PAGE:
A stone of unparalleled importance

Of the many statues and paintings on display in the Capitol, the newest addition to this collection may be the most distinctive yet. Gathering in the Capitol Visitor Center (CVC) recently, House and Senate leaders unveiled a commemorative stone recognizing the significant role that slaves played in the construction of the U.S. Capitol Building.

Made of cream-colored sandstone, the rectangular marker stands on a pedestal in the corner of the CVC’s Emancipation Hall, just steps from the bust of African-American abolitionist Sojourner Truth. Displayed against a backdrop of brown, earthlike stone, the marker stands roughly two feet from the floor with a plaque on the wall behind it that reads, “This sandstone was originally part of the United States Capitol’s East Front. Constructed in 1824-1826, it was quarried by laborers, including enslaved African Americans, and commemorates their important role in building the Capitol.”

The most striking feature of the marker is not its five, polished sides, but its easily visible rough and unfinished rear-end. The stone is presented in reverse position to display the original chisel marks from its extraction from a quarry on Aquia Creek in Virginia during the 19th century. Showing in detail the discolored layers of rock, these marks convey the tremendous effort that went into constructing the Capitol. The stone was once a part of the Capitol’s East Front portico but was removed during the East Front Extension in the late 1950s, and placed in storage.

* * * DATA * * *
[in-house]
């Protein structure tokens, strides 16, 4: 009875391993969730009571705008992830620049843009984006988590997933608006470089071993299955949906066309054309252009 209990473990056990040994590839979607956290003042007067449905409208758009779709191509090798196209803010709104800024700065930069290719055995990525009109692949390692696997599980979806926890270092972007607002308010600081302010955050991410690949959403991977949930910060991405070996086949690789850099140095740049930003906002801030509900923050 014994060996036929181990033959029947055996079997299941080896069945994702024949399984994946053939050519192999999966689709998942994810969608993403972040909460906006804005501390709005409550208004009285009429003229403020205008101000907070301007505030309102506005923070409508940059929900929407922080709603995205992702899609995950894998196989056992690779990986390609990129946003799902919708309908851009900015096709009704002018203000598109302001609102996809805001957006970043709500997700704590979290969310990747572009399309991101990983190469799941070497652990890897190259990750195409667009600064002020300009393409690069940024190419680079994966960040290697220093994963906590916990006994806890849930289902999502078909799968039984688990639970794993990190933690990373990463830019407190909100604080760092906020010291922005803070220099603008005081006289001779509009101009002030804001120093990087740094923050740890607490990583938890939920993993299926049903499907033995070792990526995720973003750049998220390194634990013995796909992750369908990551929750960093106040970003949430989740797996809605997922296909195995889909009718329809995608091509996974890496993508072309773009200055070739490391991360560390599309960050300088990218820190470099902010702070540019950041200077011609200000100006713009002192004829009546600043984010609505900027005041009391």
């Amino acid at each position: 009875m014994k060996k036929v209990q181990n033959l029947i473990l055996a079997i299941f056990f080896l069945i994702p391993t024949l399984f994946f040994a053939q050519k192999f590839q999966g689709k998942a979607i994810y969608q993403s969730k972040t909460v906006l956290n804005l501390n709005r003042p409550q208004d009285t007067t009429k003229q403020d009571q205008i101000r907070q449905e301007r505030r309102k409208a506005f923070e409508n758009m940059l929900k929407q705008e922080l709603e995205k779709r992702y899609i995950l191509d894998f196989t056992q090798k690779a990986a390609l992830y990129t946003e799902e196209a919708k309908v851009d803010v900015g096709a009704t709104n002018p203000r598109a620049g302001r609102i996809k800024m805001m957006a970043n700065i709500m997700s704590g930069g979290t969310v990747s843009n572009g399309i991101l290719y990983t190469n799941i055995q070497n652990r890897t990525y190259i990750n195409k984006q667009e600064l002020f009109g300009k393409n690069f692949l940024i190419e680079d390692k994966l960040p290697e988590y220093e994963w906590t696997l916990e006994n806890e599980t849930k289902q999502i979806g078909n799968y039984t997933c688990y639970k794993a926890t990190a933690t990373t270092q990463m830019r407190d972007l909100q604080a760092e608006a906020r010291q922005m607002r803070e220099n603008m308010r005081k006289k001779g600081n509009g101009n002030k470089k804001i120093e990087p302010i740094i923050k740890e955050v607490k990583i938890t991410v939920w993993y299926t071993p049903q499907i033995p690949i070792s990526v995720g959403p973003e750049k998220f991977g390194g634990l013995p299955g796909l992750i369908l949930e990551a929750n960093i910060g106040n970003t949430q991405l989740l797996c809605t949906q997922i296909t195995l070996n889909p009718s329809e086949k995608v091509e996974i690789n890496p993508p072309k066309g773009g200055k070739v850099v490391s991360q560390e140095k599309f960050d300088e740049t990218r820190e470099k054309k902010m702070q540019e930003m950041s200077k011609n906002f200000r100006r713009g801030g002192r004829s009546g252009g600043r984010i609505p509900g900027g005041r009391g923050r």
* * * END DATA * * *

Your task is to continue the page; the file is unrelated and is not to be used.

Rep. John Lewis (D-Ga.) and other members of the Slave Task Force got a resolution passed in the 111th Congress that directed the Architect of the Capitol (AoC) to “design, procure, and place in a prominent location in Emancipation Hall in the Capitol Visitor Center a marker which acknowledges the role that slave labor played in the construction of the United States Capitol.”

“Enslaved laborers cut, carved, hauled and transported stone from the quarry to what was then known as Jenkins Hill, and it was used to construct the nation’s new Capitol Building,” AoC spokeswoman Eva Malecki said. 

At the unveiling, Sen. Saxby ChamblissClarence (Saxby) Saxby ChamblissLobbying World Former GOP senator: Let Dems engage on healthcare bill OPINION: Left-wing politics will be the demise of the Democratic Party MORE (R-Ga.), who co-sponsored the Senate resolution, said, “They labored in the hot sun and cold wind in the quarries of Virginia and Maryland to unearth the stone upon which rests our nation’s Capitol … a building that represented a freedom that was never to be theirs … It is one of the great, sad ironies of American history.” 

With the sun’s rays streaming through skylights in Emancipation Hall, congressional leaders pulled a curtain from the marker, revealing the stone. As the curtain fell, the audience let out a soft “ahhh” followed by a round of applause as the members of the assembled crowd got their first glimpse of the newest addition to the Capitol’s art collection.

“I want to thank the leadership of the U.S. Senate and House of Representatives for ushering in this powerful moment in our history,” Lewis said. “Through the unveiling of this marker today, we honor the work, the dedication, the artistry, the imagination and the contribution of men and women in chains who help us, even at this hour, to sanctify the U.S. Capitol as our temple of liberty.”